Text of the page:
"The days of our years are threescore years and ten, and if by reason of strength they be fourscore years, yet is their strength labour and sorrow.” So says the psalmist, a deep fellow, not always a cheerful one. Here in Psalm 90, for example, he may overstate, in particular by equating labor and sorrow. Surely not all labor need bring sorrow, especially when it is, so to speak, self-inflicted. Or so I have been able to persuade myself over the past three or four years.
It was about then that my chainsaw and I parted company. There was no divorce. She died on me, as they used to say, and I have not sought remarriage. I’m a confirmed chainsaw widower.
Being without a chainsaw would be difficult and demoralizing, I expected, and so it has been. Over the years, I had gained fun, healthful exercise, honest work, and much satisfaction from the three machines that I have owned successively. I have also saved probably around $100,000 on our household heating accounts. I relied on my chainsaws, and they served me very well.
It was suggested to me, however, that working in the woods with a chainsaw as I did, always quite alone, subject to rather more fatigue than in youth and having rather less strength – having, as well, certain other infirmities – was maybe not the most intelligent conduct for a man who has just reached his biblically allotted threescore years and ten. (Not, at any rate, if the same man wishes to see threescore years and, say, fifteen.)
Therefore, when my last saw gave up the ghost, I didn’t replace it. Rather, I decided to do without. But how? Well, by far the most I’d used a chainsaw had been when cutting firewood: felling trees, trimming their branches, bucking them into sections. Now, without a chainsaw, would I accomplish those things by using axes and crosscut saws powered by muscle – my muscle – as in the days of the psalmist? Hardly. Rather, I would reimagine the job as a whole. I would leave the felling, trimming, and bucking to others. I would step into the great river of firewood procurement at a point farther downstream than I had been used to.
Doing that proved to be easy. A friend up the road has a family logging business. He also deals in firewood as the back-end byproduct of his timber operation: the logs go to the mill; the slash goes to cordwood customers, including me.
I’m unlike most of my supplier’s clients, however, in that I don’t order ready-to-burn wood: cut, split, seasoned. Rather, I buy fresh-cut wood right off the stump, sawn into sections of stove length but otherwise unimproved. Call them green chunks. Two dump trucks full of them is about what we burn in a winter. That’s after I have split, stacked, and moved them – a considerable effort.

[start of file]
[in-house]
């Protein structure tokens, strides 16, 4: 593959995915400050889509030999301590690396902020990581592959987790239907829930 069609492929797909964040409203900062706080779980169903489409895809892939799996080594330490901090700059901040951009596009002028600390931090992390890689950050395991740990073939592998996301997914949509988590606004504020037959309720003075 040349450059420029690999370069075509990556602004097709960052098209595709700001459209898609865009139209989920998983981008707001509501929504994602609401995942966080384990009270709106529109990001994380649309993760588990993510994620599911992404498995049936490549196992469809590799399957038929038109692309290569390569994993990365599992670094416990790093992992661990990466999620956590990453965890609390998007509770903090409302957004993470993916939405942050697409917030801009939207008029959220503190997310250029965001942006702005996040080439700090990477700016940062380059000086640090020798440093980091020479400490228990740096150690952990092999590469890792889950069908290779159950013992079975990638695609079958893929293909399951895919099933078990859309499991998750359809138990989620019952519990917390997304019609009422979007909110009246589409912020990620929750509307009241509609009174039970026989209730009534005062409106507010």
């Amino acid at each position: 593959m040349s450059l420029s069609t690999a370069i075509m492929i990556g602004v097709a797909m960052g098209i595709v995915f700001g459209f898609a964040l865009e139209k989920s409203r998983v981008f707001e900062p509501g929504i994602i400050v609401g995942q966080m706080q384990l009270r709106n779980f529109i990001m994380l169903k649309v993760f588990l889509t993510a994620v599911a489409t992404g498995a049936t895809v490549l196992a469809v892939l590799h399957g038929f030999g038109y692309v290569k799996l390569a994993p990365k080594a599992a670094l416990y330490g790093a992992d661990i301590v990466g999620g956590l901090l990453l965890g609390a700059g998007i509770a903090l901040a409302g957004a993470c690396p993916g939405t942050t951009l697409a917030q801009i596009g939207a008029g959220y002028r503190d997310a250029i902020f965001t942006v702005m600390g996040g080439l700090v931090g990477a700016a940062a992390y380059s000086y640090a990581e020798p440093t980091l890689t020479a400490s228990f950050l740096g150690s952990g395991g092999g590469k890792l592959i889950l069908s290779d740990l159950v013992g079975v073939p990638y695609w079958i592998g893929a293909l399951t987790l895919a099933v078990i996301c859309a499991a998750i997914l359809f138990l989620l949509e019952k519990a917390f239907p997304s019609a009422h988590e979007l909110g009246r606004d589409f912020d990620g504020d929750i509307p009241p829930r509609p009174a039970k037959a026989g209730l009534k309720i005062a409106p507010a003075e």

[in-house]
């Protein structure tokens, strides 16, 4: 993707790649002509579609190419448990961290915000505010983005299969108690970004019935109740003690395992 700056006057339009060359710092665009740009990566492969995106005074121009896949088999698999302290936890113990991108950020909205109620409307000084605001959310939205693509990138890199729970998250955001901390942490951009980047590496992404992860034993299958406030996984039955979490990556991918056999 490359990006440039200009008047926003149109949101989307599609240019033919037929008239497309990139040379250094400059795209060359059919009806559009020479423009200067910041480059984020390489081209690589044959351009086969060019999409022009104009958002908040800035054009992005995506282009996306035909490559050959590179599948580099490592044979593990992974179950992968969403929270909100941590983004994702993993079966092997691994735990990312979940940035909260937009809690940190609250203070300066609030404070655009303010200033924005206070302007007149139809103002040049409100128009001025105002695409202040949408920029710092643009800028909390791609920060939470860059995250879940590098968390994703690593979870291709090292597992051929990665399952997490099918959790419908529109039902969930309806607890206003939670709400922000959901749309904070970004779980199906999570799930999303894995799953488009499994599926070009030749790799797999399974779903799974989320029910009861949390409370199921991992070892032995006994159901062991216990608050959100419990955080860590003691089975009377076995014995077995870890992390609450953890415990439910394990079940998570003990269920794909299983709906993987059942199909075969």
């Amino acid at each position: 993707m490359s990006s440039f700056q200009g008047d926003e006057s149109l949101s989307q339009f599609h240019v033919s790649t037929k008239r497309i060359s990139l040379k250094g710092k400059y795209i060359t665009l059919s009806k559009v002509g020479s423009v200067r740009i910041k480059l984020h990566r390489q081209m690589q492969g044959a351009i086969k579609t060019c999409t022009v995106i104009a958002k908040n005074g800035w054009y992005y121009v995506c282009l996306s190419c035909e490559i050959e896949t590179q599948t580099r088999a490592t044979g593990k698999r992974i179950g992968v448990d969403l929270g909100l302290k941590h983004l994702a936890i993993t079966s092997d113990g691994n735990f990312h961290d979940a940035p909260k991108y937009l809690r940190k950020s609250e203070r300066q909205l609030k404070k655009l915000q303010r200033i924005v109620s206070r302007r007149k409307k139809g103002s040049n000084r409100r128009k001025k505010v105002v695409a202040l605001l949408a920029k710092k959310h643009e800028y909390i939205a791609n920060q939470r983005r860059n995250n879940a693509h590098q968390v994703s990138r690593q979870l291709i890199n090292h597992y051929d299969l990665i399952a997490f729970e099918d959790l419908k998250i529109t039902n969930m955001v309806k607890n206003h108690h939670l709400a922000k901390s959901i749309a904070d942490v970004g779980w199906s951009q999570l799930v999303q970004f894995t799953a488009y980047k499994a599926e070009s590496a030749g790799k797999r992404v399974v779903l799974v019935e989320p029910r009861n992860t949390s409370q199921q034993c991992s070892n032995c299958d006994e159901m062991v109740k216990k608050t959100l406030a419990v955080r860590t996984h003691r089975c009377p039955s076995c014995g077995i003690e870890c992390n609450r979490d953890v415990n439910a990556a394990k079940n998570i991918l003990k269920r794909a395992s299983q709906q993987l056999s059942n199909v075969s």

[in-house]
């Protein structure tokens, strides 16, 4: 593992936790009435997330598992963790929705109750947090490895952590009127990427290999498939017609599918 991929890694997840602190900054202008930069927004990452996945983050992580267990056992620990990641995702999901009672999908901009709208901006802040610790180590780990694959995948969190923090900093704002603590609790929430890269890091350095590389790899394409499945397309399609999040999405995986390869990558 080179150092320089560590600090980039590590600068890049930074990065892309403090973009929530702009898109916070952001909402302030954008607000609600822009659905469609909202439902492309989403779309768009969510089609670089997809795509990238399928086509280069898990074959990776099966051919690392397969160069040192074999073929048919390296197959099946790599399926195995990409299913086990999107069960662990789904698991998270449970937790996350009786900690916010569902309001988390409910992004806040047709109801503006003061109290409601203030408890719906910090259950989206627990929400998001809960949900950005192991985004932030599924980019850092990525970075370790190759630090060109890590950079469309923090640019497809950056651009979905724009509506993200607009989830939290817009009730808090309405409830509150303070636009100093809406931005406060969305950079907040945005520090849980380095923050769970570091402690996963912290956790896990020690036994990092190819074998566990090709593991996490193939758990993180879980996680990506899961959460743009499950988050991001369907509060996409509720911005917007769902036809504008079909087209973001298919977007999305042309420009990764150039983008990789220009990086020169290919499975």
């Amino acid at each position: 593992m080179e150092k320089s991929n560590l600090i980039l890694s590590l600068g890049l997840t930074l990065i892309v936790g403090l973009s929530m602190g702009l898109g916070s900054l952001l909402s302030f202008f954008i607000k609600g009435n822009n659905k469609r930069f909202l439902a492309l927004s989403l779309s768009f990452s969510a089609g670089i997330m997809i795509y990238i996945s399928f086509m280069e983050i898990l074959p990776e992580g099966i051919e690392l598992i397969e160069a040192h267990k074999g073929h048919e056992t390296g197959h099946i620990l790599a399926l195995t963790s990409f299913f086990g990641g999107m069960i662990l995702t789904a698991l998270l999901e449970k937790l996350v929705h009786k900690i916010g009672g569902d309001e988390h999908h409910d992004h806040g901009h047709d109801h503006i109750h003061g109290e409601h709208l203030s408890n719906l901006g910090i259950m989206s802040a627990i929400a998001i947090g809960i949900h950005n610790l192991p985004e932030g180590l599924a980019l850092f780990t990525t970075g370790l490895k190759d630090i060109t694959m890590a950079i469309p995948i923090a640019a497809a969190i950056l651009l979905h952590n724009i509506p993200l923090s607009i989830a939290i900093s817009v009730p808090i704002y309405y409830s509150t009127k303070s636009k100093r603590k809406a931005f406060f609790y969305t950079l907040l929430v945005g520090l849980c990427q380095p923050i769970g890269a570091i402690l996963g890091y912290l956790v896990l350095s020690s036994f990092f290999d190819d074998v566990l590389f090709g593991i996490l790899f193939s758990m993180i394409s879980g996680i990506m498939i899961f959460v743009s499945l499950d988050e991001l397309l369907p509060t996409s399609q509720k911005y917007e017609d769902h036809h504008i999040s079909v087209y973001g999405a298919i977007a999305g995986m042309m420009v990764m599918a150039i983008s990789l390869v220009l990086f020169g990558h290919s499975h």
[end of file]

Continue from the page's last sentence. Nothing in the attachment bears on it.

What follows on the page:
Most of that effort, measured in time and sweat, is in splitting the chunks. For that, I use a heavy splitting axe or maul, and a sledgehammer and steel wedges. I don’t have a power splitter, though I have used them. For me, the work of humping the biggest chunks up onto the rail of the splitter is as punishing as swinging the maul.
As punishing, but not as much fun. I enjoy splitting firewood. I enjoy handling all that fresh maple, oak, ash, and beech: its colors, its weight, its feel, its smell. And, after all, the job – though long – is by no means endless. Without pushing too hard, I can split and stack our winter’s wood in six weeks or so.
Splitting wood has other, less tangible benefits. It’s slow, repetitive work and therefore lends itself to thought – to idle, pleasurable contemplation. Not all work related to firewood does that. Stumbling around in the woods with a screaming chainsaw, for instance, is not conducive to woolgathering. (Or if it is, then it’s not conducive to survival.) Running a saw at 10,000 rpm, you need to focus. Running a maul at 5 rpm, you can relax; you can invite your soul. Take care, though: you may find your soul packing some pretty long thoughts as, past a certain age, our souls tend to do.
Such has been my own experience of chainsaw widowerhood, at least. For example, this past summer, working away at my splitting, I was struck by the fact that I am now older than many of the trees whose wood I am moving, splitting, and stacking. At first, that idea filled me with rue and regret. Only yesterday, I was a kid; now, apparently, I am more aged than the very trees of the forest. On further reflection, though, I found myself reassured. I found myself elated, even. After all, with superior age comes superior wisdom, doesn’t it? Of course it does. It must therefore be that I have prevailed. I’m smarter than two dump trucks full of green chunks. Or maybe not. Maybe I’ve merely been spending too much time dreaming at the woodpile. What would the psalmist say? Would he embrace his age? Or did he, perhaps, hang onto his chainsaw?
Castle Freeman, Jr., is the author of many novels, short stories, essays, and other nonfiction mainly concerned with life in northern New England. He lives in Newfane, Vermont.